Some days when Kirk’s mom would take him to school in the summer mornings for driver’s education, Kirk would put his bicycle in the back of the family Suburban, and he’d have to ride the ten miles home. Some days, when weather was particularly nice, Kirk would ride his bicycle to school in the morning and home in the afternoon. On the days when he had classroom or parking lot instruction in the morning, and on the road with two other students and the teacher in the afternoon, there was a ninety minute break for lunch. One day, early on, Kirk decided to ride his bike the four miles from school to Irene’s home to see if she was there, to just drop in and say hello. It was an awkward moment. Kirk rolled his bike into the gravel driveway about noon. Leaning his bike against a tree, hoping he wasn’t too sweaty, he stepped up to the aluminum screen door and rattled it with a knock. An eight year old came to the door, Irene’s younger brother Clark.
“Hi,” Kirk said, “I’m Kirk, a classmate and friend of Irene’s. Is she here?”
“Ireeeene,” he yelled as if it were a three syllable word, “a boy is here who wants to see you” with his sing-song voice going louder on “boy” and much higher on “see.”
“Don’t yell,” an adult woman’s voice said. “Clark, go tell Irene a boy is here to see her.” Then coming to the door and pushing the storm door open, Beverly, Irene’s mother, said “would you come in please? I am Mrs. Manders, Irene’s mom. And you are?”
Having been taught proper etiquette by his parents, he responded without hesitation, “I am Kirk, Kirk McInnes, a classmate of Irene’s. Her locker is two over from mine because of our last names. We had Biology together with Mr. Alders, and were lab partners for some of our work. I was at school today for driver’s ed; we’re on lunch break and I thought I’d stop by to see how summer is going for Irene.”
Kirk felt like a parent was owed a rather full explanation. Not, mind you, complete disclosure. He would never tell her that he admired the dimples on her daughter’s lower back, just above the natal cleft. Still, one had to offer a good enough explanation to get accepted by the parent to have access to the daughter.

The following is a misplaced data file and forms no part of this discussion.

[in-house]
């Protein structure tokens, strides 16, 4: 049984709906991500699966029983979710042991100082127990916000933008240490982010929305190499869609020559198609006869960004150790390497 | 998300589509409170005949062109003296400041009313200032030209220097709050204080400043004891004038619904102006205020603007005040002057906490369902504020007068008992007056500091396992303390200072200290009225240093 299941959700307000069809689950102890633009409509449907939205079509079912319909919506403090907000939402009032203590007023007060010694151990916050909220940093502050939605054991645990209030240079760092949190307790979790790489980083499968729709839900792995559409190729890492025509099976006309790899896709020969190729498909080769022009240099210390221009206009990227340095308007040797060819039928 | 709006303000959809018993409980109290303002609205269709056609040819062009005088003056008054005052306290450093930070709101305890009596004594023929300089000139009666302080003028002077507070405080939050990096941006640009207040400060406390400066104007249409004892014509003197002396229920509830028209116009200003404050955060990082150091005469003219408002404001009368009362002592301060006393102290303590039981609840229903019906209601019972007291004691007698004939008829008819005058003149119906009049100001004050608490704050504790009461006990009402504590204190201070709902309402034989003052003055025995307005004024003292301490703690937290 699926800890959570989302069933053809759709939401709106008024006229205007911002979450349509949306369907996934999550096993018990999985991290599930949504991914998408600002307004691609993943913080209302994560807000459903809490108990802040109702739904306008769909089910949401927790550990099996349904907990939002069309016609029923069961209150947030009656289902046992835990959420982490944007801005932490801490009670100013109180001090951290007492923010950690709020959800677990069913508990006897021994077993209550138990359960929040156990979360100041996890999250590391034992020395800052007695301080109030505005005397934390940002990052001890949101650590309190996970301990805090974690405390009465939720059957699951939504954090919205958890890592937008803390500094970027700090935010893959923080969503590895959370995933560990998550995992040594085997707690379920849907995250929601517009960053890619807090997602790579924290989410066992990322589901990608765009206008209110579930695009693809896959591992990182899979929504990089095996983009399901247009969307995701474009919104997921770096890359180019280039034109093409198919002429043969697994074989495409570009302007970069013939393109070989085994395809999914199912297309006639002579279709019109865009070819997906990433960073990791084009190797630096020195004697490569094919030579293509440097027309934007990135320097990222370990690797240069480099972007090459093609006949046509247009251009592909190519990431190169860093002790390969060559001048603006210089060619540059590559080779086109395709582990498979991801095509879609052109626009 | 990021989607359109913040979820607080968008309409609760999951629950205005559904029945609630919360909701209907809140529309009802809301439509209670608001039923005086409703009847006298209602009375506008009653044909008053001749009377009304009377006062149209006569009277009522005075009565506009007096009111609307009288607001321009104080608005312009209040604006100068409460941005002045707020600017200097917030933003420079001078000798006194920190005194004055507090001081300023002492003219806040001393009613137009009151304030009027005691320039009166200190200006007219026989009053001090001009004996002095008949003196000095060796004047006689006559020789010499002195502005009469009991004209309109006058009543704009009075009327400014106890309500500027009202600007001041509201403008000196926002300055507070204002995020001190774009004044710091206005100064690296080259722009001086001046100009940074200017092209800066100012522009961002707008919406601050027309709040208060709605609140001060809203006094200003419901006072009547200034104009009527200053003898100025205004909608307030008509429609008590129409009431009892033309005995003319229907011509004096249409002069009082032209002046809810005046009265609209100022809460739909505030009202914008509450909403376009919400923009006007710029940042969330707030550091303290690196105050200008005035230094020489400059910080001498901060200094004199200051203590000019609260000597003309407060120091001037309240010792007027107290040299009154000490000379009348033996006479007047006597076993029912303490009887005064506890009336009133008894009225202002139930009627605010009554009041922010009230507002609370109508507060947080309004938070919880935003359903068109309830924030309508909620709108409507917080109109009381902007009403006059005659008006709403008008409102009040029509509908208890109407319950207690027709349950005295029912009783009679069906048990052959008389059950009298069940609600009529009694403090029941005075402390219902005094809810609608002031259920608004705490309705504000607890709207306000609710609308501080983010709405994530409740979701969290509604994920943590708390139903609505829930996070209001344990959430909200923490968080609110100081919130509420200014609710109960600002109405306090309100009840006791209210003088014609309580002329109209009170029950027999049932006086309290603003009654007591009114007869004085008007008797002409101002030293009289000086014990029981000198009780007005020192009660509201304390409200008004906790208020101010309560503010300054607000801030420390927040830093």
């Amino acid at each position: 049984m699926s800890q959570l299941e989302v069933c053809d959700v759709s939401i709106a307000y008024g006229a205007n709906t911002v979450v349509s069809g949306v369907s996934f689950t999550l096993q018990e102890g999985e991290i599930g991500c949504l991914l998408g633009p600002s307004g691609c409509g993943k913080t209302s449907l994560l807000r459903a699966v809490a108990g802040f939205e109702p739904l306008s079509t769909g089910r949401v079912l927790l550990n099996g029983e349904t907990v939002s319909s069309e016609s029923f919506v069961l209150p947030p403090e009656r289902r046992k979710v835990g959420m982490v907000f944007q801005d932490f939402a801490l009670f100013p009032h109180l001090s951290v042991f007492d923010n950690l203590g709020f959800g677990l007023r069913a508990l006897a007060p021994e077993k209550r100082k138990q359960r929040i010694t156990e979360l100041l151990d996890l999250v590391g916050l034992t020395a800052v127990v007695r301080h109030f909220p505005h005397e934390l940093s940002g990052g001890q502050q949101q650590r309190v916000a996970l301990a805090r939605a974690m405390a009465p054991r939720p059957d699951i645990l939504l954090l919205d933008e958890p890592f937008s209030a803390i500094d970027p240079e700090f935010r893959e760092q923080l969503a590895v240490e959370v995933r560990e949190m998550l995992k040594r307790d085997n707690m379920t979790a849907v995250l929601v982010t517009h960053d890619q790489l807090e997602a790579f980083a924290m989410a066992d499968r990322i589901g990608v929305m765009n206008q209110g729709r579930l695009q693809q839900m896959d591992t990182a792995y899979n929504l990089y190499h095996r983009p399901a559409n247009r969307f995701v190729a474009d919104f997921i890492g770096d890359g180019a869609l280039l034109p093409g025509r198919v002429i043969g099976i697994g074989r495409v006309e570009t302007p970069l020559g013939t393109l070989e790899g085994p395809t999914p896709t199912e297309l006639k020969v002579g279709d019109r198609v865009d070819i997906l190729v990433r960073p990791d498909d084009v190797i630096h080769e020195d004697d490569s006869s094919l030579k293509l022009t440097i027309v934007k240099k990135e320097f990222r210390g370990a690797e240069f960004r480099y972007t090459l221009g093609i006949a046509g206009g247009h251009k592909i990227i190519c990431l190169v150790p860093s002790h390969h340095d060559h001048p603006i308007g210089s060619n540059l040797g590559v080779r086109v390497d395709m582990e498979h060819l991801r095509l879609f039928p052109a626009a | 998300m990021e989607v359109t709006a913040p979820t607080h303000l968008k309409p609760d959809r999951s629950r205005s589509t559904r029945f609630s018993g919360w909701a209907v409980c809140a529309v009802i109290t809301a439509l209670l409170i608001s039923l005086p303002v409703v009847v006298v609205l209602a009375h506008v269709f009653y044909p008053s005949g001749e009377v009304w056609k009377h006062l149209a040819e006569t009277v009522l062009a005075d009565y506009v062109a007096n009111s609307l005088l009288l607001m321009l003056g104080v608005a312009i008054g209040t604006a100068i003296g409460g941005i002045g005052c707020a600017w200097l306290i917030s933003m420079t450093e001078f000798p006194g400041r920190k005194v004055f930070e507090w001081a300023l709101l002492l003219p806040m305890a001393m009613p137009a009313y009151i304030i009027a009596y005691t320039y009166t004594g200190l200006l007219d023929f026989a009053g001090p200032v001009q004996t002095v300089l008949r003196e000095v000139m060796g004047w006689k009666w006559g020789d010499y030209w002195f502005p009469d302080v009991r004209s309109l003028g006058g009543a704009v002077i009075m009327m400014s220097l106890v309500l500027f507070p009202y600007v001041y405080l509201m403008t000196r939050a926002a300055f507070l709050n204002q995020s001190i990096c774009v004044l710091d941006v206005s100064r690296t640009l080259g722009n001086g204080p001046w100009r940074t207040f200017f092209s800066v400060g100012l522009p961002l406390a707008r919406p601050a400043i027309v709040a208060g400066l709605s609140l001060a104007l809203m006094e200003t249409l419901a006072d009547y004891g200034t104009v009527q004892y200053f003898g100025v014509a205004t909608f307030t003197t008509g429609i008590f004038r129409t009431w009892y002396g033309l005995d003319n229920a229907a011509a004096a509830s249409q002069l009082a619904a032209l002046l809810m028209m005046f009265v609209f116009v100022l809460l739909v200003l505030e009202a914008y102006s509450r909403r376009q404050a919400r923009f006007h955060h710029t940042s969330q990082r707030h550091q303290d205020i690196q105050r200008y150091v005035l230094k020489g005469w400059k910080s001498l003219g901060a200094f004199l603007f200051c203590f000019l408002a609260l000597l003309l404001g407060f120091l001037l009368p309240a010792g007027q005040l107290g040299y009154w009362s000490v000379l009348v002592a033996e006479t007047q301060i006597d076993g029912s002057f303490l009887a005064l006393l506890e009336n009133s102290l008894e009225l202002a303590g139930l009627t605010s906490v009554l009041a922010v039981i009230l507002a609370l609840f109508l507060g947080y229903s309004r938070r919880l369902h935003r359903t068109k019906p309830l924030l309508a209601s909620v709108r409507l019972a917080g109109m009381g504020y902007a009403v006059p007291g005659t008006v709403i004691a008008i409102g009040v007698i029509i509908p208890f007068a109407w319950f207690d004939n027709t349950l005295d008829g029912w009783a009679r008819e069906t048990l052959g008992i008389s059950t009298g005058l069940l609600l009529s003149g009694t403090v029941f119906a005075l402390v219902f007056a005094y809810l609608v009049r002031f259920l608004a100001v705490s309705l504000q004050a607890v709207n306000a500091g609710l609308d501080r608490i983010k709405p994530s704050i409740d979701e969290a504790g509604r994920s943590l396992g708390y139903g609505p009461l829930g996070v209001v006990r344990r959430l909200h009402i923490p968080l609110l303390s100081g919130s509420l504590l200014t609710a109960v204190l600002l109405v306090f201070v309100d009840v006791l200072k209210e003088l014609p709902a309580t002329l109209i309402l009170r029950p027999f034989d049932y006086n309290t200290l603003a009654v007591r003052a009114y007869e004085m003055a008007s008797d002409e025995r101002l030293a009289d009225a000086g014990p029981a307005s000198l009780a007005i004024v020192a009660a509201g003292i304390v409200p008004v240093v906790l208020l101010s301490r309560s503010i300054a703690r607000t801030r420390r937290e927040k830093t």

Irene appeared, “Hi Kirk. What are you doing here?”
He went through the explanation again as Mrs. Manders stood behind Irene, with Clark an arm’s reach behind Mrs. Manders. “Come on in,” Irene said, and she walked him into the living room.
There they sat for an hour and chatted about how boring some of their summer has been so far. Early in the summer for three weeks Kirk had ridden his bicycle a couple miles from his house to pick strawberries with other teens for a local farmer, making ten cents per quart picked. They’d pick from sun rise until about 11 am. He’d been fishing at Halls Lake at least once a week. Driver’s training is interesting. It is funny to see Mr. Calhoun not in a classroom trying to teach us how to be safe drivers. It was especially funny to see him about to have a cow as Melissa pulled out onto Remus Road about as slowly as a tractor might. A truck was approaching quickly; she shouldn’t have pulled out then. You know all the instructor has on his side of the car is a brake, and that time he about put his foot through the floor where a gas pedal might have been if they had one on his side. We dared not laugh. Melissa was crying. I have to admit we were a bit scared too and felt like yelling at Melissa to floor it while under our breath we muttered the name of the Savior of the world. We held our tongue as we held our breath. When we stopped for our usual donut and coke break, even Melissa laughed about how Mr. Calhoun about blew a vein in his neck.
“I have to go to get back for the afternoon session,” Kirk announced, figuring he stayed to the last moment where, if he rode his bicycle pretty hard, since he didn’t have a headwind to go into, he could make it back just in time.
“Will you visit again?” intoned Irene.
“Yes,” Mrs. Manders added, “come again and have lunch with us.”
“Thank you,” Kirk responded, “I have an afternoon session again on Thursday. Will it be okay if I stop by again on Thursday?”
Irene looked to Mrs. Manders, who smiled approvingly. “Certainly Kirk, we’ll see you then, and plan on having lunch with us.”
As Kirk got on his bicycle to leave, he hoped he’d do nothing uncoordinated or stupid, like having his foot slip off a pedal resulting in his crushing his manly parts on the top tube. He rode with a speed he could rarely muster back to school. It at least felt like the wind was at his back.